June 22, 2003
June 22, 2003
June 25, 2003
8.333.1 - 8.333.11
Coursework Focus: Inter-operation of Servers, Workstations, and Network Devices
David A. Border
Electronics and Computer Technology Program Department of Technology Systems Bowling Green State University Bowling Green, Ohio 43403
The paper details both the coursework and hardware used in a new two-semester sequence of data communication courses under development in the Electronics and Computer Technology (ECT) Program at Bowling Green State University (BGSU). (1) The traditional approach of teaching data communications from a well known topics as signal standards, message syntax, time-based and frequency-based transmission techniques, must now share the undergraduate's attention with newer topics. (2) These topics include administration of servers, workstations and network devices. For the educator, the problem posed by these new topics is the unwanted presence of a potentially large amount of vendor specific and proprietary information within the body of work. The curriculum under development at BGSU attempts to (1) minimize transient, or unnecessary, vendor-specific details, while presenting a strong core of new communication fundamentals that enable students to understand and exercise the (2) information technology basic to server, workstation, and network device operation and interaction.
Traditional electrical engineering curricula includes a systems and signals course followed by a sequence of communication courses that include such topics as analog signal modulation, baseband digital signal transmission, signal filtering, channel capacity, and message coding. The depths of communication topics are dependent on how, or whether, a communication specialty is offered within the electrical engineering program.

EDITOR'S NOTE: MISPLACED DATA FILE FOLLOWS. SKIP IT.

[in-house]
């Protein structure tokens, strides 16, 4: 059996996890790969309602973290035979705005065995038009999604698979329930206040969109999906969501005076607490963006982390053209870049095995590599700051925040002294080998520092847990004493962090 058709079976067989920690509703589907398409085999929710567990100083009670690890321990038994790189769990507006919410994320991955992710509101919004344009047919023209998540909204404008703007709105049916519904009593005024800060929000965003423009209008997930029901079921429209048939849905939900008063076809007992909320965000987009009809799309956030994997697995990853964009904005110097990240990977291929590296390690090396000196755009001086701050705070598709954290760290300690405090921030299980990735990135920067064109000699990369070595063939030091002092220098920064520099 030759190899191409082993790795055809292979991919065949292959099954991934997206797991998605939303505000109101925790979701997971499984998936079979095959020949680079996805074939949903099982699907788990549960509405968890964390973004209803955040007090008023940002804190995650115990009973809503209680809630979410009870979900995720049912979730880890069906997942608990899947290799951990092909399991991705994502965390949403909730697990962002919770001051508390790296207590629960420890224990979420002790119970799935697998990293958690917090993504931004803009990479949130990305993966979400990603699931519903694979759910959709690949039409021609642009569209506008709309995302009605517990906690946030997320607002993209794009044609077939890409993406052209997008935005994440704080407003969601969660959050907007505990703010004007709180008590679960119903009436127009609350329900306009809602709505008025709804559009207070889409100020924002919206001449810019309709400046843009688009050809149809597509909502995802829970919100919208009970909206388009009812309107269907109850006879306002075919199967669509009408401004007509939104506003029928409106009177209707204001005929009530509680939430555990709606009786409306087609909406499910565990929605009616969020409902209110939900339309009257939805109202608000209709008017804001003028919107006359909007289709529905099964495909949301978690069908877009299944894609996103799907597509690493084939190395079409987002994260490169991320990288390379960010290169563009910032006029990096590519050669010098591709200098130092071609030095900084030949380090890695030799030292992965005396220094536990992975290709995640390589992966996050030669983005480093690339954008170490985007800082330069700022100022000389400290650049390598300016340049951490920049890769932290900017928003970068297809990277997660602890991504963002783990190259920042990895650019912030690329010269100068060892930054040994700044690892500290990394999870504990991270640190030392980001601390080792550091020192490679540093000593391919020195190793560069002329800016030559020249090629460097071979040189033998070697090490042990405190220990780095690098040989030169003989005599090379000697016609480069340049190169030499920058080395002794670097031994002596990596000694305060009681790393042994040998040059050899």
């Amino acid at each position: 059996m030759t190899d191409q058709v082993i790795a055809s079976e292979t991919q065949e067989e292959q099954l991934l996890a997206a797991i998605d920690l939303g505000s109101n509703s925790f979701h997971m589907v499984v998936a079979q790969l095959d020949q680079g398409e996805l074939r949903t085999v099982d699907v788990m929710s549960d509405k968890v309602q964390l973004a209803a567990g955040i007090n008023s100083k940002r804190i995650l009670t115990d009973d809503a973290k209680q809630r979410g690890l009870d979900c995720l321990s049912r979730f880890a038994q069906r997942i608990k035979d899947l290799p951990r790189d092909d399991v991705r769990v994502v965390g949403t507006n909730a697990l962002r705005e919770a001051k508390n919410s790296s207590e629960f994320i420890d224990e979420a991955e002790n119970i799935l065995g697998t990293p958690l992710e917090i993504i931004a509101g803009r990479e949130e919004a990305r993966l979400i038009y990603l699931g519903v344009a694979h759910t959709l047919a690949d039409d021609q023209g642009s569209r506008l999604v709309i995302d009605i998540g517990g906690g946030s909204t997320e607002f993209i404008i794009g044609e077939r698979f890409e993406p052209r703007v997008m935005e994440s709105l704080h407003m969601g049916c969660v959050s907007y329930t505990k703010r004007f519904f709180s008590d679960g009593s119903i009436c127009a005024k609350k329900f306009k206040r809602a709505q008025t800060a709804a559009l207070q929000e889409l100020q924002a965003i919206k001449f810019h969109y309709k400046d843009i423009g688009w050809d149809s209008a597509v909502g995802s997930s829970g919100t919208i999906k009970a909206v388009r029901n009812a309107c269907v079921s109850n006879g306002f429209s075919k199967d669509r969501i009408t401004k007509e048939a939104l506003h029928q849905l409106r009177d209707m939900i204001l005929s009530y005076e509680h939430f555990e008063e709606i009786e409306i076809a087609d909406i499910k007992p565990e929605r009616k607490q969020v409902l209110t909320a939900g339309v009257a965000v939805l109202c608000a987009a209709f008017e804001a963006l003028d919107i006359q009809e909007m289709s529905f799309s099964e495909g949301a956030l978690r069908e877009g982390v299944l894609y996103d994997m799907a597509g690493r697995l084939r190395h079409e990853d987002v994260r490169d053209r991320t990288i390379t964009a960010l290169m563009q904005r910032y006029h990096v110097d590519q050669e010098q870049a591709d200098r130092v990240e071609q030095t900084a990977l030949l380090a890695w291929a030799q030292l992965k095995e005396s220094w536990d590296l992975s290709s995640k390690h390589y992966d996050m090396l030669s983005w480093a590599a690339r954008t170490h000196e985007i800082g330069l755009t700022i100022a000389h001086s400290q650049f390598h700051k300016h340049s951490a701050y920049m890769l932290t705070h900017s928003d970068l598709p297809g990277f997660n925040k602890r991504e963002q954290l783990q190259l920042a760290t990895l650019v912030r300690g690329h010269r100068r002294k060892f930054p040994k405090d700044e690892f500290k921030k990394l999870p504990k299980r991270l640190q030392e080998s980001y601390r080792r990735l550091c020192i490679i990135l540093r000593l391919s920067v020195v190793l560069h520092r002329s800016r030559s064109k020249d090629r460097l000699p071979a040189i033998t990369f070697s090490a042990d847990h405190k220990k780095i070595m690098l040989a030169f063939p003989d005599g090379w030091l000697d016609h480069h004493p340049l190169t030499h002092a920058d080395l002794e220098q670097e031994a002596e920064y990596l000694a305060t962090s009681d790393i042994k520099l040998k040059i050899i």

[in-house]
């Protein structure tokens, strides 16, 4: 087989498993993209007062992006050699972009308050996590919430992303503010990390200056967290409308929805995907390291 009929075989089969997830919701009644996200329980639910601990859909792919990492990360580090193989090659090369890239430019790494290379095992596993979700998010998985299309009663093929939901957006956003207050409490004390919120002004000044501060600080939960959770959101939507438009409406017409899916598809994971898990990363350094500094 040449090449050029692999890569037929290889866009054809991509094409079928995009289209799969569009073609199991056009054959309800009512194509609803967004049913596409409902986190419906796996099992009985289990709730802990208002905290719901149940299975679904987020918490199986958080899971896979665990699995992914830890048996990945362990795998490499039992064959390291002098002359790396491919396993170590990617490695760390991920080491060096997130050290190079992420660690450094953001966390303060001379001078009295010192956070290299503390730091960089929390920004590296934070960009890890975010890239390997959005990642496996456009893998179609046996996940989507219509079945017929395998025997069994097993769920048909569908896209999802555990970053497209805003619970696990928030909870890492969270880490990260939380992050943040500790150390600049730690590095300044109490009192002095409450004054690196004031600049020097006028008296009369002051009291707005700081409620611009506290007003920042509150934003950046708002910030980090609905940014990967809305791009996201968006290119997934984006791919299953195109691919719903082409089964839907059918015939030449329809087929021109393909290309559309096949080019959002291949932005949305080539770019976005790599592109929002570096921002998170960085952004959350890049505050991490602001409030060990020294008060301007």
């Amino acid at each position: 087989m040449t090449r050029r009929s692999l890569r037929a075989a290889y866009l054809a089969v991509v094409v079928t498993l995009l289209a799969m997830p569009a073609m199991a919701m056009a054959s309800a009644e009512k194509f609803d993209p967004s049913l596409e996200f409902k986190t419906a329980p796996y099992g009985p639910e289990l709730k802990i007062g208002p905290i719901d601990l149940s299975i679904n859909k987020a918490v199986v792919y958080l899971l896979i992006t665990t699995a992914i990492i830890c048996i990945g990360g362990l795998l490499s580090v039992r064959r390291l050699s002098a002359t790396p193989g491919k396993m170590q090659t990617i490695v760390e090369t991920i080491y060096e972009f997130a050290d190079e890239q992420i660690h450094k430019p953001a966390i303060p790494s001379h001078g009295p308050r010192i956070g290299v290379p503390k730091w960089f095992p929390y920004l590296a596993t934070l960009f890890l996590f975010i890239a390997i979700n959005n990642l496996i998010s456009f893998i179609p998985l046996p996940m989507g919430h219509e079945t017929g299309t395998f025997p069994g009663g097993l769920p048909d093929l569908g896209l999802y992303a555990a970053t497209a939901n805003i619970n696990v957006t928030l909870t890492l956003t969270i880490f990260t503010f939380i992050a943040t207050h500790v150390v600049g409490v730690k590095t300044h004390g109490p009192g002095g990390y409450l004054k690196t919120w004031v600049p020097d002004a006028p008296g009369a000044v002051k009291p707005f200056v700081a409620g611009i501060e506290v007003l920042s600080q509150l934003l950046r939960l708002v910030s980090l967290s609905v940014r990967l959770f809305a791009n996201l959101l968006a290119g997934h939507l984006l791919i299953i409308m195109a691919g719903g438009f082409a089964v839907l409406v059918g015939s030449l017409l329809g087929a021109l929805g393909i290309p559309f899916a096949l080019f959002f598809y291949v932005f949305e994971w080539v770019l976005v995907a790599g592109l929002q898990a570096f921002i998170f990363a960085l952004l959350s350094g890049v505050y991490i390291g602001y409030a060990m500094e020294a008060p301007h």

At Bowling Green, our electronics and computer technology program has followed a similar template, while additionally covering topics such as physical interface standards (e.g. RS-232, RS-422). Since our program has a three-semester co-operative education component, emphasis on application over theory has proven beneficial to our students. With the rise of networking applications, and the “network appliance” in both corporate, manufacturing and consumer environments, our students need additional communication systems preparation. This is particularly critical for ECT graduates that seek a career in an Information Technology field. In this employment sector they will compete for jobs with recent graduates from other institutions that may already hold an IT industry related certification. These certifications can be either closely tied to the curriculum, as in the case of many two-year degree granting institutions, or
Proceedings of the 2003 American Society for Engineering Education Annual Conference & Exposition Copyright © 2003, American Society for Engineering Education
Border, D. (2003, June), Coursework Focus: Inter Operation Of Servers, Workstations, And Network Devices Paper presented at 2003 Annual Conference, Nashville, Tennessee. 10.18260/1-2--11915
ASEE holds the copyright on this document. It may be read by the public free of charge. Authors may archive their work on personal websites or in institutional repositories with the following citation: © 2003 American Society for Engineering Education. Other scholars may excerpt or quote from these materials with the same citation. When excerpting or quoting from Conference Proceedings, authors should, in addition to noting the ASEE copyright, list all the original authors and their institutions and name the host city of the conference. - Last updated April 1, 2015